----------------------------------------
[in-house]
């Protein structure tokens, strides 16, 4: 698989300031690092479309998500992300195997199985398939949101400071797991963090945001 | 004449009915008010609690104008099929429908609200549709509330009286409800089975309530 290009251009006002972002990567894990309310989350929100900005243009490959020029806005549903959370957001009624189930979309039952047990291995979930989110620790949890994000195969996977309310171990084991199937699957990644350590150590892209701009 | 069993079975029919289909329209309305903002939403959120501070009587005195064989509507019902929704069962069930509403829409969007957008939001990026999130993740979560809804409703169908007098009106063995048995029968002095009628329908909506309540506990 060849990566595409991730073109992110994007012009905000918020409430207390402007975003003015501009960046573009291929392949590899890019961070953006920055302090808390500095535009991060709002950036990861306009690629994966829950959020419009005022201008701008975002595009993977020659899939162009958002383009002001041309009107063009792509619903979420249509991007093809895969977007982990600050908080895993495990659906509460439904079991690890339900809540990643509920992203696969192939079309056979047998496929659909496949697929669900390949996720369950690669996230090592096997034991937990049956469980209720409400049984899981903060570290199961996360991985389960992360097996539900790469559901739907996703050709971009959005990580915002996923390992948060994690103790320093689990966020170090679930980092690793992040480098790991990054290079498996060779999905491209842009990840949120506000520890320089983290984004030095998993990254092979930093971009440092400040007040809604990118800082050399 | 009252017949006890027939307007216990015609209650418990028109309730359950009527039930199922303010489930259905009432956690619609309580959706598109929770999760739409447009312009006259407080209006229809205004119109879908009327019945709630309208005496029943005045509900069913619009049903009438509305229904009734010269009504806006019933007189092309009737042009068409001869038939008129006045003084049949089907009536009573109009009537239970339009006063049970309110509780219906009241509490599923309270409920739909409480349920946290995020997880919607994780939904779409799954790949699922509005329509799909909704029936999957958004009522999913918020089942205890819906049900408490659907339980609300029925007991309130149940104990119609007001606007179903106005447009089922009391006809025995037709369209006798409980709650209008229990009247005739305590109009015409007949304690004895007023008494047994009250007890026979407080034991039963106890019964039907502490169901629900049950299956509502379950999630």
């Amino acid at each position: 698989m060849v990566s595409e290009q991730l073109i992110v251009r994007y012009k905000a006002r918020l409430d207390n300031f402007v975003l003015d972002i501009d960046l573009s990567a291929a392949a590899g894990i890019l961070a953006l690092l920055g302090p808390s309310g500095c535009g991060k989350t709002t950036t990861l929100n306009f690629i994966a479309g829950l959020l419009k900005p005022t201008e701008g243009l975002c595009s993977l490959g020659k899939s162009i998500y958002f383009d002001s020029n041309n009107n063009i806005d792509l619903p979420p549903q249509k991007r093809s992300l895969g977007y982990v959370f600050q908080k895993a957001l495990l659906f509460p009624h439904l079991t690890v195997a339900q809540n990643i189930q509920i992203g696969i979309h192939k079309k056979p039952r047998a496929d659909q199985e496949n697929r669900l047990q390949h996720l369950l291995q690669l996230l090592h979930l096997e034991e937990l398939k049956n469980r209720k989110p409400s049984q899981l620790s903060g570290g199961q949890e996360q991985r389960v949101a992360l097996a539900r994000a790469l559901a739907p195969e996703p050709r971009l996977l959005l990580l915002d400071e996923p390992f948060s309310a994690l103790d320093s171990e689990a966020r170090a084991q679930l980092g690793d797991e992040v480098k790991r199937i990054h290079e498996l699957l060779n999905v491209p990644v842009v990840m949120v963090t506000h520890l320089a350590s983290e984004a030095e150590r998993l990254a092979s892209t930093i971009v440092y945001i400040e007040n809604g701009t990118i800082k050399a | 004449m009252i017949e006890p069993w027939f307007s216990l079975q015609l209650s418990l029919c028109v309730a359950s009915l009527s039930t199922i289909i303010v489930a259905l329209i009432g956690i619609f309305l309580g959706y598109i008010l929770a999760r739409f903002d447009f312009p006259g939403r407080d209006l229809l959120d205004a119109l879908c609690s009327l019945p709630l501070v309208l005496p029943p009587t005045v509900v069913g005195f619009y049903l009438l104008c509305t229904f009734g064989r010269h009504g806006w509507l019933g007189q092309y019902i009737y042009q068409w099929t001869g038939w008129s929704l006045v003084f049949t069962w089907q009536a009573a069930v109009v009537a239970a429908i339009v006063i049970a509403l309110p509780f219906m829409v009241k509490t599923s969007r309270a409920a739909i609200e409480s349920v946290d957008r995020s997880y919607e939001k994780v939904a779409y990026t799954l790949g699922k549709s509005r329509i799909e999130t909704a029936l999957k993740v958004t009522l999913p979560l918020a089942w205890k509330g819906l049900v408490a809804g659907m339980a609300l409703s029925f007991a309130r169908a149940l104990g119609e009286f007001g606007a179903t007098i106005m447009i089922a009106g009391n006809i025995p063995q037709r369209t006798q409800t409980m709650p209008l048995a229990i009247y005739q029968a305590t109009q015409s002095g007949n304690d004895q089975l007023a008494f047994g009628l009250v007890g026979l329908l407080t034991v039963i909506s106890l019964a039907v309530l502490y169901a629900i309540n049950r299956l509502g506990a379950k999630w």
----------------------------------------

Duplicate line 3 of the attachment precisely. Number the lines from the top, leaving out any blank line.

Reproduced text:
């Amino acid at each position: 698989m060849v990566s595409e290009q991730l073109i992110v251009r994007y012009k905000a006002r918020l409430d207390n300031f402007v975003l003015d972002i501009d960046l573009s990567a291929a392949a590899g894990i890019l961070a953006l690092l920055g302090p808390s309310g500095c535009g991060k989350t709002t950036t990861l929100n306009f690629i994966a479309g829950l959020l419009k900005p005022t201008e701008g243009l975002c595009s993977l490959g020659k899939s162009i998500y958002f383009d002001s020029n041309n009107n063009i806005d792509l619903p979420p549903q249509k991007r093809s992300l895969g977007y982990v959370f600050q908080k895993a957001l495990l659906f509460p009624h439904l079991t690890v195997a339900q809540n990643i189930q509920i992203g696969i979309h192939k079309k056979p039952r047998a496929d659909q199985e496949n697929r669900l047990q390949h996720l369950l291995q690669l996230l090592h979930l096997e034991e937990l398939k049956n469980r209720k989110p409400s049984q899981l620790s903060g570290g199961q949890e996360q991985r389960v949101a992360l097996a539900r994000a790469l559901a739907p195969e996703p050709r971009l996977l959005l990580l915002d400071e996923p390992f948060s309310a994690l103790d320093s171990e689990a966020r170090a084991q679930l980092g690793d797991e992040v480098k790991r199937i990054h290079e498996l699957l060779n999905v491209p990644v842009v990840m949120v963090t506000h520890l320089a350590s983290e984004a030095e150590r998993l990254a092979s892209t930093i971009v440092y945001i400040e007040n809604g701009t990118i800082k050399a | 004449m009252i017949e006890p069993w027939f307007s216990l079975q015609l209650s418990l029919c028109v309730a359950s009915l009527s039930t199922i289909i303010v489930a259905l329209i009432g956690i619609f309305l309580g959706y598109i008010l929770a999760r739409f903002d447009f312009p006259g939403r407080d209006l229809l959120d205004a119109l879908c609690s009327l019945p709630l501070v309208l005496p029943p009587t005045v509900v069913g005195f619009y049903l009438l104008c509305t229904f009734g064989r010269h009504g806006w509507l019933g007189q092309y019902i009737y042009q068409w099929t001869g038939w008129s929704l006045v003084f049949t069962w089907q009536a009573a069930v109009v009537a239970a429908i339009v006063i049970a509403l309110p509780f219906m829409v009241k509490t599923s969007r309270a409920a739909i609200e409480s349920v946290d957008r995020s997880y919607e939001k994780v939904a779409y990026t799954l790949g699922k549709s509005r329509i799909e999130t909704a029936l999957k993740v958004t009522l999913p979560l918020a089942w205890k509330g819906l049900v408490a809804g659907m339980a609300l409703s029925f007991a309130r169908a149940l104990g119609e009286f007001g606007a179903t007098i106005m447009i089922a009106g009391n006809i025995p063995q037709r369209t006798q409800t409980m709650p209008l048995a229990i009247y005739q029968a305590t109009q015409s002095g007949n304690d004895q089975l007023a008494f047994g009628l009250v007890g026979l329908l407080t034991v039963i909506s106890l019964a039907v309530l502490y169901a629900i309540n049950r299956l509502g506990a379950k999630w």